Well Capitalized Balance Sheet - We can call a balance sheet well capitalised if the company had been leveraged 2-3 times and then the promoter pumps in equity to bring down the D/E, thereby enabling growth - Your point becomes valid once the stream of term loans start

The linking up of branches with Databases, Digitizing Records, Ratings are all leading indicators to this company preparing itself for the future, and the future includes getting better capitalized with the right financing structure, the current structure is very conservative or maybe too conservative, but hey, I am not complaining, the fact that the promoters have pumped in their own funds to support business growth makes me very happy and relaxed, if their business policies were shady or their operations were not upto the mark, I do not think the promoters would do what they have done

I come back to the same point I made earlier, with so many handicaps the growth rate has been above 20-25%, I mean, if you told me all these handicaps and then asked me how much do you think an NBFC would grow, you can be rest assured the answer would be much lower than these guys historical growth rate

The rating being BBB- has a lot to do with scale, otherwise if you reread the rating report, ICRA talks about their strengths and actually does not come out with anything negative, I have not read such a small company getting so many compliments from a ratings agency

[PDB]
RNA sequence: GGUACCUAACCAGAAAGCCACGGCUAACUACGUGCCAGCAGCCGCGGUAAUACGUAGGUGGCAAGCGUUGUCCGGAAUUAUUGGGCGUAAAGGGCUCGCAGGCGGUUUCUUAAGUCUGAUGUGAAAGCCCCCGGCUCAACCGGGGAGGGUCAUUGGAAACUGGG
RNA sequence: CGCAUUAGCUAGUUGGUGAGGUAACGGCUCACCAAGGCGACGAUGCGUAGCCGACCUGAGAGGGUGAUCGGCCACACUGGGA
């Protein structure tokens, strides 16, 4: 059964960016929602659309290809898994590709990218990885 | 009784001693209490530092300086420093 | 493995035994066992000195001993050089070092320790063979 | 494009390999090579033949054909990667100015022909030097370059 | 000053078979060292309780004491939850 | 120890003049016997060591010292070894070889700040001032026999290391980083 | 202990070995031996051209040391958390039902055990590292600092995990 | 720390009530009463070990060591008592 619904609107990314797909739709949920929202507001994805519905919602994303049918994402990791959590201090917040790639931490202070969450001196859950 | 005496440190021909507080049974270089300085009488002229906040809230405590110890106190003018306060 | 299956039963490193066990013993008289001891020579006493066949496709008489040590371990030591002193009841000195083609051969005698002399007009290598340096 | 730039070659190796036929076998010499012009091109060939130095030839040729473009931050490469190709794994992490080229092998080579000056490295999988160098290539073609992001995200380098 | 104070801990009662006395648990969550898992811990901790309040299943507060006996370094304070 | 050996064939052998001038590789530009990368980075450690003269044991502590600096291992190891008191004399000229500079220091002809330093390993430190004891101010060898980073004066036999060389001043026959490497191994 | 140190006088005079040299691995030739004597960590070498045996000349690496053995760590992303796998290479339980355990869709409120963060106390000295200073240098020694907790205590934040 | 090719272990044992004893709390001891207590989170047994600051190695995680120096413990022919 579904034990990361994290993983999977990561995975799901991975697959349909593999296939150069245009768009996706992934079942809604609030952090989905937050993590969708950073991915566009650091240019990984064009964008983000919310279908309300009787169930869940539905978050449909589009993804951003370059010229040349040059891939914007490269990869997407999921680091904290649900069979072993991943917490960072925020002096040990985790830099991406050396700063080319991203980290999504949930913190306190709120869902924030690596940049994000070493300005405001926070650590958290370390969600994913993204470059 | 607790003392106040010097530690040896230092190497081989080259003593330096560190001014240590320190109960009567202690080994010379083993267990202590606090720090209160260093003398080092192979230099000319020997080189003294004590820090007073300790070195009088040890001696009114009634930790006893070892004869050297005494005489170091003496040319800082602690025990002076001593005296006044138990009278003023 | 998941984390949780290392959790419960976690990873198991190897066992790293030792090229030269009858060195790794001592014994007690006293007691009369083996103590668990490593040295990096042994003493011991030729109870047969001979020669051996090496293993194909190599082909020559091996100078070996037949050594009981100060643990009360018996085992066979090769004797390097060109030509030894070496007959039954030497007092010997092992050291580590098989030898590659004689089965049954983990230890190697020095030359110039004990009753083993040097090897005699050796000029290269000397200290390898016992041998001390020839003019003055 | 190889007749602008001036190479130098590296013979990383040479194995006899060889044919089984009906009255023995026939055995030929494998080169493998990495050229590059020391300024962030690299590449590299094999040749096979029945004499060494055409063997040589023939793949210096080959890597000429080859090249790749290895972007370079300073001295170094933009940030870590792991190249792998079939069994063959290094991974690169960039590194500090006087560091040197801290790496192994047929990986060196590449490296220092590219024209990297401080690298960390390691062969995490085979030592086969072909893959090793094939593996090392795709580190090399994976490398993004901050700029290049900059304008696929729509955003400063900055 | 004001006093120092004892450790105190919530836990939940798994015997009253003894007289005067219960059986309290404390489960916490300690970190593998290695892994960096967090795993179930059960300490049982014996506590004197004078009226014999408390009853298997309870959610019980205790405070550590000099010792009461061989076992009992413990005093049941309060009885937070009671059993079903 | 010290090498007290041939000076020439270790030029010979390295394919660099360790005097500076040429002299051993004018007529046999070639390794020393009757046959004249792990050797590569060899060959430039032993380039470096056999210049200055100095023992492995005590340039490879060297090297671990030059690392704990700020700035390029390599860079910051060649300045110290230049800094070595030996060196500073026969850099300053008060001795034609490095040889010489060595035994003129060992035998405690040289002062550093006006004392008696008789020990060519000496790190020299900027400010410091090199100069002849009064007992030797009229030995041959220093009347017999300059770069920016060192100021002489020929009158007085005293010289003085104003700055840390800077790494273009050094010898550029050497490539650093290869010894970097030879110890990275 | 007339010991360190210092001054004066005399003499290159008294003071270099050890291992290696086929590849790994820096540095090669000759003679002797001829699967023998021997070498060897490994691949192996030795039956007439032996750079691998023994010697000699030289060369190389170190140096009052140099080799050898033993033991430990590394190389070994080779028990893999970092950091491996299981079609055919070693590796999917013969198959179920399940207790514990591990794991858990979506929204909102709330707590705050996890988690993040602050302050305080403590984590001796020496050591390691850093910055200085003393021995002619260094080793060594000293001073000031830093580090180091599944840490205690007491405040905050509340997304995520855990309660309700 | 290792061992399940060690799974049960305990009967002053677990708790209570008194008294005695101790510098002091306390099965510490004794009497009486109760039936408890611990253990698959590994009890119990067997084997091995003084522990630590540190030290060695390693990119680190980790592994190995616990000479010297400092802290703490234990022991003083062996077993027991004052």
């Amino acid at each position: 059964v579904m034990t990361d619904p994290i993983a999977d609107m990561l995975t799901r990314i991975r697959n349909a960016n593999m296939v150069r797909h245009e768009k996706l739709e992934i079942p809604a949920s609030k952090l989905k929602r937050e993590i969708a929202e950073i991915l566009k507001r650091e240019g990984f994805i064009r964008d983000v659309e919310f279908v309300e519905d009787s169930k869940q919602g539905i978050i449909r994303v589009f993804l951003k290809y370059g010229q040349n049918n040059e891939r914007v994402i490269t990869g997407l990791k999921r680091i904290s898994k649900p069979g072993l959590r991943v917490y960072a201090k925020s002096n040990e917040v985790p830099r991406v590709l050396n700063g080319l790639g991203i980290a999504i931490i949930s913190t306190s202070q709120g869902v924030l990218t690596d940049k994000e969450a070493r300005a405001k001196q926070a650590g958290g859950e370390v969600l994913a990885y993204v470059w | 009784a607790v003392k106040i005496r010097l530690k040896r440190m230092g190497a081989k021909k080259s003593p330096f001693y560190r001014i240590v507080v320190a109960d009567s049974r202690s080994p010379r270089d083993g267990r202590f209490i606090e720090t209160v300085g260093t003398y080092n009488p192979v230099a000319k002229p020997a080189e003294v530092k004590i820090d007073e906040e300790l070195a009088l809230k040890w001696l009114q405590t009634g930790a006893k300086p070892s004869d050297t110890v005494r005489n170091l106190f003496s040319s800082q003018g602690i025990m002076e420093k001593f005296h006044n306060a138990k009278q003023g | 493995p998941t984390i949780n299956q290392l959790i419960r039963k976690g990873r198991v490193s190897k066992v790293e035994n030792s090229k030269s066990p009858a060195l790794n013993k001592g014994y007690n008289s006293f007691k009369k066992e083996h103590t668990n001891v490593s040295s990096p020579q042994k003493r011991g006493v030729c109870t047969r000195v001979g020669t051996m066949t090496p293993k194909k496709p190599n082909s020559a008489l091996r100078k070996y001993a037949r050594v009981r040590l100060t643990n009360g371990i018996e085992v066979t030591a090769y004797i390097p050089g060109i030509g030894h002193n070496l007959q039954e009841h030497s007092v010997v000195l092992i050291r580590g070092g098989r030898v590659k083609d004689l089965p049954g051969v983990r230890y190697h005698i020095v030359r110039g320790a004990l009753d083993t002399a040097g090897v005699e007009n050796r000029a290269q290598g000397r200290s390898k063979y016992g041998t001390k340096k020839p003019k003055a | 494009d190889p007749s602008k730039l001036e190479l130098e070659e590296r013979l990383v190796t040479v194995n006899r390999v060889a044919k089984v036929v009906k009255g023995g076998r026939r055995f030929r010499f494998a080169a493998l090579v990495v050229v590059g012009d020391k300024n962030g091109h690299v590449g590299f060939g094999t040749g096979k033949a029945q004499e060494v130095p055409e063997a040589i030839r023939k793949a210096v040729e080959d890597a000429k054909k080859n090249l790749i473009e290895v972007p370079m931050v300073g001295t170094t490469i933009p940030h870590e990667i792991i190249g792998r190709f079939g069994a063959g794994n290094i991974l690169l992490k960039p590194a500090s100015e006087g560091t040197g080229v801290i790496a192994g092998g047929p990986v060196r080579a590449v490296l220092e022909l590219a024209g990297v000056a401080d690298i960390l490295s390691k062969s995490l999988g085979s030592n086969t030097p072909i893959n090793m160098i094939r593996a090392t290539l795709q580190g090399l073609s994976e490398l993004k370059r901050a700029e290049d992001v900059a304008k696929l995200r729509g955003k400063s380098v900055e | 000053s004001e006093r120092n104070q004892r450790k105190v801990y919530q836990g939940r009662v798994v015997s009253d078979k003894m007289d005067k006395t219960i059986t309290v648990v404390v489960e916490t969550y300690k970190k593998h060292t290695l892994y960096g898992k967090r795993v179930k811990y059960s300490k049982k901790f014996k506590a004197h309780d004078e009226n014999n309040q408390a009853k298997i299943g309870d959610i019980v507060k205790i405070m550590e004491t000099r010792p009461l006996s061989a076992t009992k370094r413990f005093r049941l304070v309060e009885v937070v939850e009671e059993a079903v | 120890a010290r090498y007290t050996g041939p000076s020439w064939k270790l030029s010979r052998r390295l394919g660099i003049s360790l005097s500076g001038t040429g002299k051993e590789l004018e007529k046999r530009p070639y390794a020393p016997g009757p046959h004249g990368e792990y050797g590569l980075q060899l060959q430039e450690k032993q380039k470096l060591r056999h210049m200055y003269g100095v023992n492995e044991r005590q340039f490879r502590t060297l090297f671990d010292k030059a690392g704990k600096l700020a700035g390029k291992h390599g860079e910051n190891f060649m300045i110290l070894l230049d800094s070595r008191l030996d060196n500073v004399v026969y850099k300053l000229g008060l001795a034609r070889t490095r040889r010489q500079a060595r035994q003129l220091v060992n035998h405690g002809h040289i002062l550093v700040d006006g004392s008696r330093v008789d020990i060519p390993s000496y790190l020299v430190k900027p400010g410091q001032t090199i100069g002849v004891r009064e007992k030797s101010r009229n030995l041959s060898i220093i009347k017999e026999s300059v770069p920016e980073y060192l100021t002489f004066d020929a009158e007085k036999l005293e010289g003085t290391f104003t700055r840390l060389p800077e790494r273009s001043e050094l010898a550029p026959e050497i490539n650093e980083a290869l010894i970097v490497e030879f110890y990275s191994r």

Let us the number of positive things said -
a) long track record of operations
b) sound local knowledge of the management
c) a strong dealer network built in over past 15 years of operations
d) ability to maintain robust profitability indicators
e) consistent dividend history
f) comfortable capitsalition levels
g) high yields and controlled operating costs
h) strong Return on Equity
i) company has developed strong tie-ups with local dealers/sub-dealers for business sourcing
j) tie-ups with the scheduled district cooperative banks for collections at all locations where they operate, which improves the operating efficiency as well as reduces the risk of cash handling at the branch.
k) follows prudent credit policies
l) company insists on house ownership in case of all loans
m) given the sound credit policies, the company was able to keep asset quality indicators under control
n) experienced recoveries from harder delinquency buckets as well.
o) supported by higher yields earned while operating in relatively riskier, middle and low income segment and controlled operating expenses owing to centralised management and sourcing at dealer locations, and reasonable credit costs
p) derives comfort from a high capital support extended by the promoters in the form of debt as well as equity

Not to make this too one sided, let us note the negative things -
a) modest scale of operations
b) geographically concentrated operations
c) stress noted in the asset quality indicators during FY2014, albeit with some moderation

Now to discuss each point one by one -
a) They are growing, with the effort and changes made, they should not have a modest scale in sometime, it is not as if the company has an aversion to growth